I got nothin'... We spent $100 on the Guinea Pig, and as already discussed, that critter ain't even good eatin'... I spent almost two hours chasing the cave troll around PetSmart while my older daughter took the pig to the vets for being a weenie pig with skin problems and all I can think of is, "There will not be a mouse, rat, gerbil, hamster, ferret, chinchilla, bunny or weenie pig in my home from the time this one drops dead on somebody's birthday or a children's holiday (both have happened, no lie!) to the time the infant gets big enough to guilt me into it, as the lost goddess of weenie pigs is my witness."
And then I pet the adoptable kittens and wondered if maybe I wasn't overstating the whole 'animals are a colossal pain in the arse' stand just a weenie pig bit. Then I got the $100 weenie pig bill and wondered if we could serve the weenie pig's remains to gullible rich people with my definitely un-pesticided garden snails and make a killing.
But my flummoxulation (great word--made that up myself) aside, I figured I'd talk about Beowulf and the modern teenager...
I teach Beowulf--I love Beowulf...I have a hard time convincing kids that all of that bald poetry is simple story telling at it's barest. There is no complexity, there is no irony, Beowulf good/Grendel bad, the good guy dies with the most toys, the end. Eventually they get it--they really love the part where Beowulf rips Grendel's arm off and what's left of Grendel goes sobbing into the forest to die in a cave like the big carnivorous weenie pig that he is. They love it...they especially love the part where Beowulf throws that humonguloid arm up over the framework of the giant meadhall to rot and says "Me good guy, that proof, so there!" I mean, it's really great territorial chest beating, and if kids didn't get off on that we'd have a world without wars, gangs, and organized sports...but in this day and age it was a positive thing and that totally intrigues them.
I could tell I'd made an impression with Beowulf the day I helped break up the girl fight.
Mostly I let security break up fights, but there is something reckless in me, something that wants the world to know that even though I'm an excessively large woman with a sweet round face, I am still no one to dick with and if I am pissed off, you'd best stay out of my way. It's the thing that drives me to go walking around my not always safe neighborhood alone at nine o'clock on a summer night--in fact, it's the place in me where Cory, my main character comes from. It's a good place, but reckless--it's the thing inside of me that has led me to drop the F-bomb more than once during meetings with my administrator. Sometimes I regret where that place takes me, sometimes I revel in it, but mostly I am surprised by it--if anyone were to ask me I'd say I was a hobbit, not a warrior elf, and when I find myself (like Pippin or Merry) with that bloodied sword in my hand, I couldn't say who was more surprised--me or the dead orc in my way.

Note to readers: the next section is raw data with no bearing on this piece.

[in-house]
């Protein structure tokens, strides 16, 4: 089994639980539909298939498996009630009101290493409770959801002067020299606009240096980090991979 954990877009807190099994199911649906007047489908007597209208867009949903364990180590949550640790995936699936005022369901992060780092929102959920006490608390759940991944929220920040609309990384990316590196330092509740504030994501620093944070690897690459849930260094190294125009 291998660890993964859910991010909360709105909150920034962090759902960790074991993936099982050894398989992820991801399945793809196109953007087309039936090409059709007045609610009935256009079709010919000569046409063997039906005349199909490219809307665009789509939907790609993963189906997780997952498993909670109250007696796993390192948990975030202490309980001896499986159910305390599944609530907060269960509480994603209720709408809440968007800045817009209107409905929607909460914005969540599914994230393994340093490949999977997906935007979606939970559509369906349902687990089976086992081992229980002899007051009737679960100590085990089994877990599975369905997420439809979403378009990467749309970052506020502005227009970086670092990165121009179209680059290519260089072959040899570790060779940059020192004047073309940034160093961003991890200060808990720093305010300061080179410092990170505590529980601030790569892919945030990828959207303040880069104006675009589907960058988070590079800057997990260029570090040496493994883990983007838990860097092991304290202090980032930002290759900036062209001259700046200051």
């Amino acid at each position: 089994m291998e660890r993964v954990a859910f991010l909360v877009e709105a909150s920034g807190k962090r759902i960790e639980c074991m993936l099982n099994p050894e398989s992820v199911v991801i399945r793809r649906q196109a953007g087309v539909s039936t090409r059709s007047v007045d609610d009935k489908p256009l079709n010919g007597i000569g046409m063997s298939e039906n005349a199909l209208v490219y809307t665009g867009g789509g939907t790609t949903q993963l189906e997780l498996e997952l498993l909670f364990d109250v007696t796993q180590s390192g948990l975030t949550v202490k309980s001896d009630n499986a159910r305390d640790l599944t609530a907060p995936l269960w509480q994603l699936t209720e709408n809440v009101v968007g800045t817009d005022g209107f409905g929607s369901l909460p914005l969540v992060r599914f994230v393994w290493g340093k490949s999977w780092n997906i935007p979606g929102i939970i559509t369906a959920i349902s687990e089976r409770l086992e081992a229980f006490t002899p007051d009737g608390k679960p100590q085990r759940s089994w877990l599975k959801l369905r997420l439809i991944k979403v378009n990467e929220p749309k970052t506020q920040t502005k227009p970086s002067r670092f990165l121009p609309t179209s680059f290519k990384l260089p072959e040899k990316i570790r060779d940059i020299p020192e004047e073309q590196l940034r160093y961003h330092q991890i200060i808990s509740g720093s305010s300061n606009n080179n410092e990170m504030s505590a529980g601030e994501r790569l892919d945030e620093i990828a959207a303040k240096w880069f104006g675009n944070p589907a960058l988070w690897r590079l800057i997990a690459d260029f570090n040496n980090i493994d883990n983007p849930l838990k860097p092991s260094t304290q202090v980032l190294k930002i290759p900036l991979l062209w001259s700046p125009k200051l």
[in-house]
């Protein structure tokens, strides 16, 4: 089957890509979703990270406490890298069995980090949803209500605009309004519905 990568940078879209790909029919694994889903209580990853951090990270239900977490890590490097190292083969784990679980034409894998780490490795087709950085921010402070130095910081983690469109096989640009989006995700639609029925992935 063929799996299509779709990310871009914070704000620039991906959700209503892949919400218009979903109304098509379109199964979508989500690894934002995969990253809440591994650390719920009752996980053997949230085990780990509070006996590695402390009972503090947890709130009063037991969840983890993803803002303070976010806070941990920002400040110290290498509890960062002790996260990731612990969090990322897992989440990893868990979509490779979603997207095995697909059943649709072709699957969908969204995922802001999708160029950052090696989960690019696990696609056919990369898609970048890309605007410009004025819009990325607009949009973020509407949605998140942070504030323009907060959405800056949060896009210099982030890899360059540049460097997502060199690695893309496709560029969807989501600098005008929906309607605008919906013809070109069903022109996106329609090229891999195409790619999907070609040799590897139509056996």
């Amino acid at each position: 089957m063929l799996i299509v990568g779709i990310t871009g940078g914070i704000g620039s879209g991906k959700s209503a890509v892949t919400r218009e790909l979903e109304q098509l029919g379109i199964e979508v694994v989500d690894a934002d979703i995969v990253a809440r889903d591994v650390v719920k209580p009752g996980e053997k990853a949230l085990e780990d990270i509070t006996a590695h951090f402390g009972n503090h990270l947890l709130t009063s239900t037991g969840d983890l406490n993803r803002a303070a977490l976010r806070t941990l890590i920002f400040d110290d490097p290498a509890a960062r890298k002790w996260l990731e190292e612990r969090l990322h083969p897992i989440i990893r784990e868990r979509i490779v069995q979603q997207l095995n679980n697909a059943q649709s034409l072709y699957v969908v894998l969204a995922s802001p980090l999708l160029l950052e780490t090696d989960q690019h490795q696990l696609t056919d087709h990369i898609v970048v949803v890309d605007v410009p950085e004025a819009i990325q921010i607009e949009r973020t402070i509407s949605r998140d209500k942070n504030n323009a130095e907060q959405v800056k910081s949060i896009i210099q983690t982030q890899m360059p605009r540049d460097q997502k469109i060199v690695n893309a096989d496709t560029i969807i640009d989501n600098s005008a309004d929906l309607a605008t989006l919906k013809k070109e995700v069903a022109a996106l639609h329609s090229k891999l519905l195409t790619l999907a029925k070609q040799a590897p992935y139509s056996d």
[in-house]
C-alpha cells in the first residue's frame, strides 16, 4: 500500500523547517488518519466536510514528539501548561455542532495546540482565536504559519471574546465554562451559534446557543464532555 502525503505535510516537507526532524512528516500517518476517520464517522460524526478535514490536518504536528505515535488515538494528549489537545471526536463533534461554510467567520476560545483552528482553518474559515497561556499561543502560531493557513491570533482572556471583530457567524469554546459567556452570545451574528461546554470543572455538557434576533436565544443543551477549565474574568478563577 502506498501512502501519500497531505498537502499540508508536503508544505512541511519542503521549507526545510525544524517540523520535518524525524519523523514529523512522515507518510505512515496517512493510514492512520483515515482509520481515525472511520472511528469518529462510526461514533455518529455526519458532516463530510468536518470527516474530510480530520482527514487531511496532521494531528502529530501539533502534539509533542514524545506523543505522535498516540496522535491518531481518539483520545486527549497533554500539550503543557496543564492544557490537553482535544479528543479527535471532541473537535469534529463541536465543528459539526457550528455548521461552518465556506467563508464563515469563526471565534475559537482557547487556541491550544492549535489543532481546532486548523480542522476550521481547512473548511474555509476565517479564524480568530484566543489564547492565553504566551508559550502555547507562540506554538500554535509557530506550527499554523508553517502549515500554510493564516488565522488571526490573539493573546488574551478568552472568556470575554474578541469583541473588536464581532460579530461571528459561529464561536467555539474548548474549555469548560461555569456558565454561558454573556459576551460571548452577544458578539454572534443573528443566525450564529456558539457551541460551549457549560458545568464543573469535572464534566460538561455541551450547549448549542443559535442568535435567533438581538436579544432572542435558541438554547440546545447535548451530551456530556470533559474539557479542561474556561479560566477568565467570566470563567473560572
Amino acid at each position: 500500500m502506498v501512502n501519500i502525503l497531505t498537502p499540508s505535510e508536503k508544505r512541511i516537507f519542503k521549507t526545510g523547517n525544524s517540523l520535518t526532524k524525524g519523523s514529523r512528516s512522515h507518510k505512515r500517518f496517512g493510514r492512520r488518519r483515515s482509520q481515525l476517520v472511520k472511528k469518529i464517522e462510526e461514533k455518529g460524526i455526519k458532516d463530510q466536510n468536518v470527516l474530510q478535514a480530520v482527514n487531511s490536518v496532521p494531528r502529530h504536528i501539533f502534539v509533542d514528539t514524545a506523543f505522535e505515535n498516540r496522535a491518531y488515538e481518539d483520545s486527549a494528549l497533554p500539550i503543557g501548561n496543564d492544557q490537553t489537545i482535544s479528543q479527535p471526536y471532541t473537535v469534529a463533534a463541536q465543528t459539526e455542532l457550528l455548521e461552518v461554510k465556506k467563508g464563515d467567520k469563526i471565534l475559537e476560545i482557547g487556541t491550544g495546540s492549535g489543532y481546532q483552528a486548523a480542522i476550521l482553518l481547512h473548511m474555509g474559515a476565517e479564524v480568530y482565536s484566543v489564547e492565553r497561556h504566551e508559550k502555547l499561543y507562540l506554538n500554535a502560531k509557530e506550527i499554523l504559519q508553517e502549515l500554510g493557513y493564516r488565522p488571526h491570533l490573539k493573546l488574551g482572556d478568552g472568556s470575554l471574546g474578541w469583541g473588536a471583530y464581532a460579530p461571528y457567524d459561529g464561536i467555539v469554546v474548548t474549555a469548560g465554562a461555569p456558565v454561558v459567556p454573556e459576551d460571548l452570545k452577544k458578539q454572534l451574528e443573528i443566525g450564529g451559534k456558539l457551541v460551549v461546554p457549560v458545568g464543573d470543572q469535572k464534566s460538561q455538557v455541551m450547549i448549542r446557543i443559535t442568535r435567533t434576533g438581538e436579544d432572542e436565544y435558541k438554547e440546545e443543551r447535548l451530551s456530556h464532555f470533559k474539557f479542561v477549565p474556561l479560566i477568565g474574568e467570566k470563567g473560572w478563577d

This fight was one of those days when that place opened up in my heart and I was in the thick of a big-honkin' girl fight. Now my stepmom (one of the most lovely people to ever walk the earth) once told me that when you're in a girl fight, one of the best defenses is to grab the girl's hair from the back of the head--you have control of the direction the person is flailing and their arms aren't aimed at you. I imagine she got this tactic from when she worked as a ward clerk at night in a county hospital--but in this particularly ugly fight, that random bit of information came flashing through my brain. I have a clear memory of one girl--one of the smaller ones--being dragged away by her boyfriend--he was carrying her like a toddler and her arms and legs were straight out in front of her like she was trying to materialize through his body onto her foe, and that was when the girl in front of me got away from the security guard holding her and she darted in front of me. I grabbed her hair from the back of her crown, and it slowed her down enough for security to tackle her and get her in a 3 point restraint, but, uhm...did I mention I work in a school with an intensely varied ethnic background? Yeah... a lot of the girls have weaves.
The bell rang, the fight broke up, and I was left with a rather impressive hunk of synthetic hair dangling from my hand. I took it back to my 5th period class, where I sheepishly fielded a bunch of 'you go, Mz. Mac' comments from the kids who'd seen me in the fight (my part was so minor--they were being cute, really), and that's when I held up what was left of the one girl's weave.
They busted up, and I told them I was at a loss for what to do with it. One kid (a talker--remember vocabulary? We called him gregarious Gregorio.) suggested that I should nail it above my doorway as a warning to whomever entered not to mess with me.
"Then we could call you Beo-Mac!"
I was so proud of them I almost cried.